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The 50 Funniest People Now

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Here they are: The 50 actors, stand-ups, TV hosts, Twitterers, radio personalities, septuagenarians and sports analysts making us laugh the most right now. In making this list, we took the "now" part seriously, and focused on comedians' recent work. That meant excluding some all-time greats who aren’t very active as funnymen (or aren't doing their best work at the moment) in favor of people who are truly killing it out there these days.

By Nick Catucci, Meredith Clark, Jon Dolan, Andy Greene, Joe Gross, Joel Hoard, Halle Kiefer and Jody Rosen

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David Letterman

Letterman was awarded Kennedy Center honors last December, and for good reason. He's up in that jazz legend/famous author realm of great American artists at this point; you can go years without watching The Late Show then check back in to find him exactly the same dry genius you remember – only now there's a lovable cantankerous Midwestern grandpa side to go with it. And even at 65, Letterman can still bring the fourth wall-smashing fire; in a recent retrospective interview with Regis Philbin he followed up a clip of some of his Eighties standup from The Tonight Show by telling Regis, with embarrassed rage: "If you roll anymore tape I'm coming across the desk. There's gonna be bloodshed right here. I can take you."

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Michael Ian Black

The persistence of folks from MTV's Nineties sketch show The State is one of the nicer bonuses of the 21st century. Former Stater Michael Ian Black – whose sly, vaguely douchey on-stage persona apparently translates quite well to other media – has taken to that other recent phenom, Twitter, like the proverbial lobster to melted butter, weighing in on such issues as Lance Armstrong: ("If Oprah's smart, she'll have James Frey come out and give Lance a hug"), the President ("³Did anybody else notice a disturbing lack of Mummenschanz at the Inauguration?") and near-Zen koans ("Somewhere out there, somebody is excited about starting clarinet lessons soon.") Now can we get a feed from LeVon and Barry?

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Nick Offerman

As Ron Swanson on Parks and Recreation, Offerman glowers from behind his signature mustache as the perfect sendup of the Libertarian clinging to a bygone macho idea. "Capitalism: God's way of determining who is smart and who is poor," he explains. Offerman had minor roles on a series of network shows, but it wasn¹t until he was 38 that he landed Swanson, who touts the simple joys of breakfast food and woodcarving, a skill Offerman himself has mastered, with a fatherly stoicism that¹s both hilarious and oddly charming. There's no other character quite like him on TV, and few as funny.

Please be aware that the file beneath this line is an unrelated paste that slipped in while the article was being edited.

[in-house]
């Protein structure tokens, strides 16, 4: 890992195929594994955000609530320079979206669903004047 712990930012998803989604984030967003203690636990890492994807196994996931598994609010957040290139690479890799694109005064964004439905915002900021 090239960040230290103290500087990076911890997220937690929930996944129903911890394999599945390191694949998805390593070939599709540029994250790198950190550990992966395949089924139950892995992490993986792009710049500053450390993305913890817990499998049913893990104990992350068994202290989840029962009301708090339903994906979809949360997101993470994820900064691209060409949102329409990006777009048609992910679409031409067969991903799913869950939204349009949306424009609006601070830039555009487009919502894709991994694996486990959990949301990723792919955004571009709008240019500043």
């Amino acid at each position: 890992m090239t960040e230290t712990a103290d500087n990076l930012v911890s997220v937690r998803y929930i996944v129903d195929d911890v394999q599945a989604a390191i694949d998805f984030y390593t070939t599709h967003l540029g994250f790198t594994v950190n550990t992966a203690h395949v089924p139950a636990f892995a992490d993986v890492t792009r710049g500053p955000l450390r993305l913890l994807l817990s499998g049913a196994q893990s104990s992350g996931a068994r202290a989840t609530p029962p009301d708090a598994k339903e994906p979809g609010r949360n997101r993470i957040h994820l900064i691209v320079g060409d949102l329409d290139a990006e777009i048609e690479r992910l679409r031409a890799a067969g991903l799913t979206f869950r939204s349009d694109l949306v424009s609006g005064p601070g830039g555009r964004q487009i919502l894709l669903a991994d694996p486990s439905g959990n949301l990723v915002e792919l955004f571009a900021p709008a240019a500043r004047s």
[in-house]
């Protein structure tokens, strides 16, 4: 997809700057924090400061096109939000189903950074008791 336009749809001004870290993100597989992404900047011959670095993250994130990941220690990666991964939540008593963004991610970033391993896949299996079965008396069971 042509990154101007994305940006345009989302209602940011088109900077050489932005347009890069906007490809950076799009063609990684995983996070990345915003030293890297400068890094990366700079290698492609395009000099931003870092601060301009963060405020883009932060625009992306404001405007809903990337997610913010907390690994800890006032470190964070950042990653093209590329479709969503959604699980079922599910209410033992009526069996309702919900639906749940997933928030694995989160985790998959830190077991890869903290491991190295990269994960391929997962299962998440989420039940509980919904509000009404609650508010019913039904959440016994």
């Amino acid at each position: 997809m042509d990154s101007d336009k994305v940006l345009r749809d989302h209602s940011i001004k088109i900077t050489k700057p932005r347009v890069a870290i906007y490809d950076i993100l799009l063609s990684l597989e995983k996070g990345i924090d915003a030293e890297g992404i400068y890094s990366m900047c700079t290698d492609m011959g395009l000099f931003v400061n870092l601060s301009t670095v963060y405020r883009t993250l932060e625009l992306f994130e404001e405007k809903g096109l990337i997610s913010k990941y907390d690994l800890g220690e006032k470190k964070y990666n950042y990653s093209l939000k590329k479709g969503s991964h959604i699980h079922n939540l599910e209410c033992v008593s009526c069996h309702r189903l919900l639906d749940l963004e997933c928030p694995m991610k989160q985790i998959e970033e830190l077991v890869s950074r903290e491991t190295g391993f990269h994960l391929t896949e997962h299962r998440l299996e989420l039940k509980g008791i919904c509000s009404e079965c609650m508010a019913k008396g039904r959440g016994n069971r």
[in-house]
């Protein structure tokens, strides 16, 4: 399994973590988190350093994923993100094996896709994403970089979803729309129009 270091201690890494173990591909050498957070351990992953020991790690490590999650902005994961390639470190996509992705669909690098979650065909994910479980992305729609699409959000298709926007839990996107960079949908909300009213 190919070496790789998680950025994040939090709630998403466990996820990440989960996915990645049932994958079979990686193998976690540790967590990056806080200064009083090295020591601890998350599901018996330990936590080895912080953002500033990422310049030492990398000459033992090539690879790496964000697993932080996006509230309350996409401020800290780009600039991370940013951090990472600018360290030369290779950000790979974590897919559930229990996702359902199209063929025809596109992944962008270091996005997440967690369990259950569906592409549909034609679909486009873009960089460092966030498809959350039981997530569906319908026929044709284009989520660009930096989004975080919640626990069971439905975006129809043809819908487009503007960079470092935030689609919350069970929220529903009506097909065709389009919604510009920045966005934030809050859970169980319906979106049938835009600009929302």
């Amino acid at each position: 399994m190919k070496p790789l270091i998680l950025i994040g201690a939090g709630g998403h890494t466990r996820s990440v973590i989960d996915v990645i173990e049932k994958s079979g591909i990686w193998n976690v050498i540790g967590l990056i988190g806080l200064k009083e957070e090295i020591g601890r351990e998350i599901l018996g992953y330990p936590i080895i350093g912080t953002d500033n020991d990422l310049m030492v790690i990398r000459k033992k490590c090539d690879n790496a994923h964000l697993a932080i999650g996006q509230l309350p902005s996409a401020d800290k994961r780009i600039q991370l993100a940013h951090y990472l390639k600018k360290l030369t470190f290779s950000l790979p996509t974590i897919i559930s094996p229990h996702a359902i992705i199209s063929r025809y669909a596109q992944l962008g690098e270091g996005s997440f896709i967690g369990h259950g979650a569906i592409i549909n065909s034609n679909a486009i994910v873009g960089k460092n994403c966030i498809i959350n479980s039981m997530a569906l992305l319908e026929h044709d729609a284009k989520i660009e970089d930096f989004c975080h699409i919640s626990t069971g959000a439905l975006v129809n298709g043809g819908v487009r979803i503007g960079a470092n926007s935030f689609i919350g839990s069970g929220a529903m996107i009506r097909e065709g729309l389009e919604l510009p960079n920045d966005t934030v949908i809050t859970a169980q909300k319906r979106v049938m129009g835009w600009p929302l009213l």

bill murray

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Bill Murray

Murray doesn't take straight comedic roles anymore, but he's a national treasure who still exudes a singular brand of melancholy nuttiness. In recent years he's made a habit of interacting with shocked strangers in public (like when he crashed a New York karaoke party), telling them "No one will ever believe you." Murray recently played FDR in Hyde Park on Hudson and promoted the film with a Letterman appearance in which he was wrestled in by stun-gun-wielding "kidnappers," smoothed down his suit, and announced, "It's nice to be back." What other actor could cameo as a (presumably) more stoned version of himself in Zombieland, then, three years later, take on a wartime president? Anybody else would just seem like a punchline.

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Tom Scharpling and Jon Wurster

Deploying the awesomely arcane medium of radio, Tom Scharpling and Jon Wurster have been become the stuff of indie-comedy lore. "The Best Show," hosted by Scharpling each week on the New Jersey freeform station WFMU, has been consistently brilliant since the late Nineties. Scharpling plays the straight-man taking calls from an array of Wurster characters, including the Gorch, who claims the Fonz was based on him, Timmy Von Trimble, a two-inch tall white supremacist, and the Music Scholar, a heard-it-all jerk writing a book called Everything¹s Dead, which comes with a lighter so you can burn it when you¹re done reading it. Wurster, who moonlights as the drummer for Superchunk, Bob Mould and the Mountain Goats, has also written for Adult Swim¹s Squidbillies and Tim and Eric's Awesome Show, while Scharpling, a writer for TV's Monk, has directed hilarious videos for Ted Leo and the New Pornographers. They're both Twitter must-follows, which begs the question: Is there any media platform these guys can't stealthily rule?